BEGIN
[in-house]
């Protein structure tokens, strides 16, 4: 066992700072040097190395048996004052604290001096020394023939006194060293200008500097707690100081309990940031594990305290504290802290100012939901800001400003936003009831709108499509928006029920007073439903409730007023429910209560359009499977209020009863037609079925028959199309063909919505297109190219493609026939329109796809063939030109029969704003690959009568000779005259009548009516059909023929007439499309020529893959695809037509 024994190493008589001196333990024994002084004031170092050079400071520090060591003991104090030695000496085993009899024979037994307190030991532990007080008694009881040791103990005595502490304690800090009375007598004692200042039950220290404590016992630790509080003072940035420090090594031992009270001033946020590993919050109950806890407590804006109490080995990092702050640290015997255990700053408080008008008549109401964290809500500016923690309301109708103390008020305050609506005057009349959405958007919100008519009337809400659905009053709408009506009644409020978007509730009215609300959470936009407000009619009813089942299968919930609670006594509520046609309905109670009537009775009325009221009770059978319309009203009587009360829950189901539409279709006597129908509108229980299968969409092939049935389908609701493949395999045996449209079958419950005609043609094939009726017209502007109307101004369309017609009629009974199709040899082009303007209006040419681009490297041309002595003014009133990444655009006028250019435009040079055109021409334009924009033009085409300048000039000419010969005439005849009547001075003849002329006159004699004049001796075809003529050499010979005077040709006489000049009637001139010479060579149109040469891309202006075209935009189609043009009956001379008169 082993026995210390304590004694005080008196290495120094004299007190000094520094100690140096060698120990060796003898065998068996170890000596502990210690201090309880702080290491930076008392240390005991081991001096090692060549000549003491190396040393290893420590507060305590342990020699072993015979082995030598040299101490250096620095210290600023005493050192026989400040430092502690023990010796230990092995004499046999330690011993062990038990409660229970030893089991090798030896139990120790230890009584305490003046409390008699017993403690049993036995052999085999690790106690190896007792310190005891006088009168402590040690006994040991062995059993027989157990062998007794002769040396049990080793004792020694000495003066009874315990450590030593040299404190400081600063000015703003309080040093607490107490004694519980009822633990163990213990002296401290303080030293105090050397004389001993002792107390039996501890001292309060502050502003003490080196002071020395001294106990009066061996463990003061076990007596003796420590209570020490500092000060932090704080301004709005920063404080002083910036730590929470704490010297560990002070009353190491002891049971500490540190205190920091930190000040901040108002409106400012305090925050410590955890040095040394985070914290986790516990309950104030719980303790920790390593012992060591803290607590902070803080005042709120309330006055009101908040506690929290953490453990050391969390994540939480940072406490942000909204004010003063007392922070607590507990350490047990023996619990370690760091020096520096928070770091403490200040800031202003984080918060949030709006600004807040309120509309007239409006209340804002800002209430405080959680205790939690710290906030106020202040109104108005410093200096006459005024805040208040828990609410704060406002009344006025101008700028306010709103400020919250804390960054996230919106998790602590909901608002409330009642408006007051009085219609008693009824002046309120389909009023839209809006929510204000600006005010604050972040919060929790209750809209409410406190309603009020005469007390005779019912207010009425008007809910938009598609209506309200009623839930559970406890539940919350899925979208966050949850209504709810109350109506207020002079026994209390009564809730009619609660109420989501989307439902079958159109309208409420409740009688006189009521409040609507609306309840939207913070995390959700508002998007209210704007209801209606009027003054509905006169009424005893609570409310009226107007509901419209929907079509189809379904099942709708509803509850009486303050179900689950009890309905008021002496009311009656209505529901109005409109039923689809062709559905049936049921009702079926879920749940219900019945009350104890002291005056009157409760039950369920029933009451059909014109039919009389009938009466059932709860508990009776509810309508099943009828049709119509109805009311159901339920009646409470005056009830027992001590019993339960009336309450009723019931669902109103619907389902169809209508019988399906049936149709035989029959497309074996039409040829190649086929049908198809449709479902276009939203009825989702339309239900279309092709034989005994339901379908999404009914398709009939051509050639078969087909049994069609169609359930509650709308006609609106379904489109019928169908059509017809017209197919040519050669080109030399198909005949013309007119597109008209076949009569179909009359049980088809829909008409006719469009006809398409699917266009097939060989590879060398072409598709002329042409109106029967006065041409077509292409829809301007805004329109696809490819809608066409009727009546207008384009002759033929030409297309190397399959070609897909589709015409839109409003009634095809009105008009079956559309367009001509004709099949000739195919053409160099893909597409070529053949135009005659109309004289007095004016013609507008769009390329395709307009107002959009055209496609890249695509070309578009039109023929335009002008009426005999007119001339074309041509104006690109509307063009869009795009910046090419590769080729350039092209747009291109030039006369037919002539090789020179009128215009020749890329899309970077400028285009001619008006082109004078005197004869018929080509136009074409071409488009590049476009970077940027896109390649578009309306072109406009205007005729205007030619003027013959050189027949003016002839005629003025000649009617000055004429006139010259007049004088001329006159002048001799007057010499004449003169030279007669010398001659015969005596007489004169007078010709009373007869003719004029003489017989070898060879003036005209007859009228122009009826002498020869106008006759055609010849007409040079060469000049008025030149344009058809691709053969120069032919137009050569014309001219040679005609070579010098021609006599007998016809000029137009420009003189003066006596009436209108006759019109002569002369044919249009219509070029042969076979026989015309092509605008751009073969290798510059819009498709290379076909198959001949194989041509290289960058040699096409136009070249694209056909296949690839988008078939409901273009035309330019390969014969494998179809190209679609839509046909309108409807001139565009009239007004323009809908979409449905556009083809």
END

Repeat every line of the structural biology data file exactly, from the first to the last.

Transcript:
[in-house]
């Protein structure tokens, strides 16, 4: 066992700072040097190395048996004052604290001096020394023939006194060293200008500097707690100081309990940031594990305290504290802290100012939901800001400003936003009831709108499509928006029920007073439903409730007023429910209560359009499977209020009863037609079925028959199309063909919505297109190219493609026939329109796809063939030109029969704003690959009568000779005259009548009516059909023929007439499309020529893959695809037509 024994190493008589001196333990024994002084004031170092050079400071520090060591003991104090030695000496085993009899024979037994307190030991532990007080008694009881040791103990005595502490304690800090009375007598004692200042039950220290404590016992630790509080003072940035420090090594031992009270001033946020590993919050109950806890407590804006109490080995990092702050640290015997255990700053408080008008008549109401964290809500500016923690309301109708103390008020305050609506005057009349959405958007919100008519009337809400659905009053709408009506009644409020978007509730009215609300959470936009407000009619009813089942299968919930609670006594509520046609309905109670009537009775009325009221009770059978319309009203009587009360829950189901539409279709006597129908509108229980299968969409092939049935389908609701493949395999045996449209079958419950005609043609094939009726017209502007109307101004369309017609009629009974199709040899082009303007209006040419681009490297041309002595003014009133990444655009006028250019435009040079055109021409334009924009033009085409300048000039000419010969005439005849009547001075003849002329006159004699004049001796075809003529050499010979005077040709006489000049009637001139010479060579149109040469891309202006075209935009189609043009009956001379008169 082993026995210390304590004694005080008196290495120094004299007190000094520094100690140096060698120990060796003898065998068996170890000596502990210690201090309880702080290491930076008392240390005991081991001096090692060549000549003491190396040393290893420590507060305590342990020699072993015979082995030598040299101490250096620095210290600023005493050192026989400040430092502690023990010796230990092995004499046999330690011993062990038990409660229970030893089991090798030896139990120790230890009584305490003046409390008699017993403690049993036995052999085999690790106690190896007792310190005891006088009168402590040690006994040991062995059993027989157990062998007794002769040396049990080793004792020694000495003066009874315990450590030593040299404190400081600063000015703003309080040093607490107490004694519980009822633990163990213990002296401290303080030293105090050397004389001993002792107390039996501890001292309060502050502003003490080196002071020395001294106990009066061996463990003061076990007596003796420590209570020490500092000060932090704080301004709005920063404080002083910036730590929470704490010297560990002070009353190491002891049971500490540190205190920091930190000040901040108002409106400012305090925050410590955890040095040394985070914290986790516990309950104030719980303790920790390593012992060591803290607590902070803080005042709120309330006055009101908040506690929290953490453990050391969390994540939480940072406490942000909204004010003063007392922070607590507990350490047990023996619990370690760091020096520096928070770091403490200040800031202003984080918060949030709006600004807040309120509309007239409006209340804002800002209430405080959680205790939690710290906030106020202040109104108005410093200096006459005024805040208040828990609410704060406002009344006025101008700028306010709103400020919250804390960054996230919106998790602590909901608002409330009642408006007051009085219609008693009824002046309120389909009023839209809006929510204000600006005010604050972040919060929790209750809209409410406190309603009020005469007390005779019912207010009425008007809910938009598609209506309200009623839930559970406890539940919350899925979208966050949850209504709810109350109506207020002079026994209390009564809730009619609660109420989501989307439902079958159109309208409420409740009688006189009521409040609507609306309840939207913070995390959700508002998007209210704007209801209606009027003054509905006169009424005893609570409310009226107007509901419209929907079509189809379904099942709708509803509850009486303050179900689950009890309905008021002496009311009656209505529901109005409109039923689809062709559905049936049921009702079926879920749940219900019945009350104890002291005056009157409760039950369920029933009451059909014109039919009389009938009466059932709860508990009776509810309508099943009828049709119509109805009311159901339920009646409470005056009830027992001590019993339960009336309450009723019931669902109103619907389902169809209508019988399906049936149709035989029959497309074996039409040829190649086929049908198809449709479902276009939203009825989702339309239900279309092709034989005994339901379908999404009914398709009939051509050639078969087909049994069609169609359930509650709308006609609106379904489109019928169908059509017809017209197919040519050669080109030399198909005949013309007119597109008209076949009569179909009359049980088809829909008409006719469009006809398409699917266009097939060989590879060398072409598709002329042409109106029967006065041409077509292409829809301007805004329109696809490819809608066409009727009546207008384009002759033929030409297309190397399959070609897909589709015409839109409003009634095809009105008009079956559309367009001509004709099949000739195919053409160099893909597409070529053949135009005659109309004289007095004016013609507008769009390329395709307009107002959009055209496609890249695509070309578009039109023929335009002008009426005999007119001339074309041509104006690109509307063009869009795009910046090419590769080729350039092209747009291109030039006369037919002539090789020179009128215009020749890329899309970077400028285009001619008006082109004078005197004869018929080509136009074409071409488009590049476009970077940027896109390649578009309306072109406009205007005729205007030619003027013959050189027949003016002839005629003025000649009617000055004429006139010259007049004088001329006159002048001799007057010499004449003169030279007669010398001659015969005596007489004169007078010709009373007869003719004029003489017989070898060879003036005209007859009228122009009826002498020869106008006759055609010849007409040079060469000049008025030149344009058809691709053969120069032919137009050569014309001219040679005609070579010098021609006599007998016809000029137009420009003189003066006596009436209108006759019109002569002369044919249009219509070029042969076979026989015309092509605008751009073969290798510059819009498709290379076909198959001949194989041509290289960058040699096409136009070249694209056909296949690839988008078939409901273009035309330019390969014969494998179809190209679609839509046909309108409807001139565009009239007004323009809908979409449905556009083809």